loss to parliament are a hurdle that the current prime minister faces if he hopes to drag japan out of the doldrums. >> the latest headlines for you. the european union's justice commissioner has described the french government's expulsion of roma migrants as a disgrace and probably a breach of the law. the latest round of peace talks have started to address jewish settlements and the future of jerusalem. let's take you further along pakistan's river, indus. we have been dropping back on those people who are struggling to rebuild their lives in the wake of the flood. we have been traveling the length of the indus starting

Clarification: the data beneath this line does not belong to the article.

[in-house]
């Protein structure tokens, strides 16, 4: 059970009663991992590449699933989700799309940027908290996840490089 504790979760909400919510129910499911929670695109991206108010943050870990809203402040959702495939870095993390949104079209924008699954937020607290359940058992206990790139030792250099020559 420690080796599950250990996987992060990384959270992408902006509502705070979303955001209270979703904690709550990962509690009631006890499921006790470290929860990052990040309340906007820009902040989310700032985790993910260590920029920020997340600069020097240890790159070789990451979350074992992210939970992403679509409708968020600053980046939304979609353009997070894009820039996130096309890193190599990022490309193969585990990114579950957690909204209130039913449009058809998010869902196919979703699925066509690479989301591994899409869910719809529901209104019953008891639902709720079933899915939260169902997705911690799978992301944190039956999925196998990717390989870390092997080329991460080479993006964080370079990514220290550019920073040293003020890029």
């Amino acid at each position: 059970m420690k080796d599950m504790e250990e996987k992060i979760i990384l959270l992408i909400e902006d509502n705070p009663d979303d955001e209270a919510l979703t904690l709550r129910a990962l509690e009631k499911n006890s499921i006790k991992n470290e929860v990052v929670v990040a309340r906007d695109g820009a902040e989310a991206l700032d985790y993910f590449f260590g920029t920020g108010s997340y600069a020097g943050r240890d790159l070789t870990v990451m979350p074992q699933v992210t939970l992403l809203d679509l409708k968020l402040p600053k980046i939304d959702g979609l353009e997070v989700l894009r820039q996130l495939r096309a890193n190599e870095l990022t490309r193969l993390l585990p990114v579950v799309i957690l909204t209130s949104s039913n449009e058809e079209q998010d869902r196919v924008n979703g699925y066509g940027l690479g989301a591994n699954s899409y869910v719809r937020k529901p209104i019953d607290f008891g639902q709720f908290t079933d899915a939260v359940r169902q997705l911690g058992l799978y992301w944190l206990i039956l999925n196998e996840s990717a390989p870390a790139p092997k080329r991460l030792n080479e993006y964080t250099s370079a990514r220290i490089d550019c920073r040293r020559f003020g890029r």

where it all began. >> this was one of the places that was affected by the flood early on. there was a huge loss of life, many people injured, and many people lost their lives. -- lost their homes. they are claiming that the government is not giving them what they need. this is a group as you can see here, these are doctors. they are seeing patients. this group is a silly with the islamic organization. -- is affiliated with an islamic organization. this group is banned. these people are not concerned about that. they have said that these organizations should not be judged by what the media has said. they accuse the media of spreading lies. they say instead to look at